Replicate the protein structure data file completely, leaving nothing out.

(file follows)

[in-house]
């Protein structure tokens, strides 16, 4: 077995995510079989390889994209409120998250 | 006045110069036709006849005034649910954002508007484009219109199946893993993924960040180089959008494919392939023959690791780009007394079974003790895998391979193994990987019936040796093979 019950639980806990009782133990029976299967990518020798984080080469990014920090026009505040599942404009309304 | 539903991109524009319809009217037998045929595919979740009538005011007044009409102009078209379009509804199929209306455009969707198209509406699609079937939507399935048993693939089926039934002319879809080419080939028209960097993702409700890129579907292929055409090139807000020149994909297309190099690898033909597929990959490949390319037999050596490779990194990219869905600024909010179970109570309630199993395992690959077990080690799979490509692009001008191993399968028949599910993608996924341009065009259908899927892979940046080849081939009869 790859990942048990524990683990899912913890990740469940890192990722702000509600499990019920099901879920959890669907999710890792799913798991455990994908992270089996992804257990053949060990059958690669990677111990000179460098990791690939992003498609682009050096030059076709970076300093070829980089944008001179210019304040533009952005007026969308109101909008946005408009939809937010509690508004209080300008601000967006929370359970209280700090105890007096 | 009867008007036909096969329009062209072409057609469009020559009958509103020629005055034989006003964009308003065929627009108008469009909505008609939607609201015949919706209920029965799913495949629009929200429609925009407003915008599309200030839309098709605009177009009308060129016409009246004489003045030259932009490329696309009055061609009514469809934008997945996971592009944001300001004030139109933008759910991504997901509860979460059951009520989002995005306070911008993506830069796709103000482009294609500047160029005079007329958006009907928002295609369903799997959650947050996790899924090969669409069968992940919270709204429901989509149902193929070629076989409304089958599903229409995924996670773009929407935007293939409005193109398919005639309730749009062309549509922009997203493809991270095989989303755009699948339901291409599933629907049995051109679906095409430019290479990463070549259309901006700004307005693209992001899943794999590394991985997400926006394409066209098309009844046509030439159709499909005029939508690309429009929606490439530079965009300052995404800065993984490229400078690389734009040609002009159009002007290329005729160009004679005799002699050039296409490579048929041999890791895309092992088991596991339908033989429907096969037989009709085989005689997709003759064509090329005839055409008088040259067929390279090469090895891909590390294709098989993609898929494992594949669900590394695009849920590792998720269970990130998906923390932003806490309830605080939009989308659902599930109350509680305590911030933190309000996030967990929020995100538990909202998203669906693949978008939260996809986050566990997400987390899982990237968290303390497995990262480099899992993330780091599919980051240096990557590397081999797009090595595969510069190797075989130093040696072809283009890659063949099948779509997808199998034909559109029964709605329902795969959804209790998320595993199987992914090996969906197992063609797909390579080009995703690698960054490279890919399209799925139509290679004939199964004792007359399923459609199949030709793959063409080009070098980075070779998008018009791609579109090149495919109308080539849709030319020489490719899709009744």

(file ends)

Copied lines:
[in-house]
């Protein structure tokens, strides 16, 4: 077995995510079989390889994209409120998250 | 006045110069036709006849005034649910954002508007484009219109199946893993993924960040180089959008494919392939023959690791780009007394079974003790895998391979193994990987019936040796093979 019950639980806990009782133990029976299967990518020798984080080469990014920090026009505040599942404009309304 | 539903991109524009319809009217037998045929595919979740009538005011007044009409102009078209379009509804199929209306455009969707198209509406699609079937939507399935048993693939089926039934002319879809080419080939028209960097993702409700890129579907292929055409090139807000020149994909297309190099690898033909597929990959490949390319037999050596490779990194990219869905600024909010179970109570309630199993395992690959077990080690799979490509692009001008191993399968028949599910993608996924341009065009259908899927892979940046080849081939009869 790859990942048990524990683990899912913890990740469940890192990722702000509600499990019920099901879920959890669907999710890792799913798991455990994908992270089996992804257990053949060990059958690669990677111990000179460098990791690939992003498609682009050096030059076709970076300093070829980089944008001179210019304040533009952005007026969308109101909008946005408009939809937010509690508004209080300008601000967006929370359970209280700090105890007096 | 009867008007036909096969329009062209072409057609469009020559009958509103020629005055034989006003964009308003065929627009108008469009909505008609939607609201015949919706209920029965799913495949629009929200429609925009407003915008599309200030839309098709605009177009009308060129016409009246004489003045030259932009490329696309009055061609009514469809934008997945996971592009944001300001004030139109933008759910991504997901509860979460059951009520989002995005306070911008993506830069796709103000482009294609500047160029005079007329958006009907928002295609369903799997959650947050996790899924090969669409069968992940919270709204429901989509149902193929070629076989409304089958599903229409995924996670773009929407935007293939409005193109398919005639309730749009062309549509922009997203493809991270095989989303755009699948339901291409599933629907049995051109679906095409430019290479990463070549259309901006700004307005693209992001899943794999590394991985997400926006394409066209098309009844046509030439159709499909005029939508690309429009929606490439530079965009300052995404800065993984490229400078690389734009040609002009159009002007290329005729160009004679005799002699050039296409490579048929041999890791895309092992088991596991339908033989429907096969037989009709085989005689997709003759064509090329005839055409008088040259067929390279090469090895891909590390294709098989993609898929494992594949669900590394695009849920590792998720269970990130998906923390932003806490309830605080939009989308659902599930109350509680305590911030933190309000996030967990929020995100538990909202998203669906693949978008939260996809986050566990997400987390899982990237968290303390497995990262480099899992993330780091599919980051240096990557590397081999797009090595595969510069190797075989130093040696072809283009890659063949099948779509997808199998034909559109029964709605329902795969959804209790998320595993199987992914090996969906197992063609797909390579080009995703690698960054490279890919399209799925139509290679004939199964004792007359399923459609199949030709793959063409080009070098980075070779998008018009791609579109090149495919109308080539849709030319020489490719899709009744």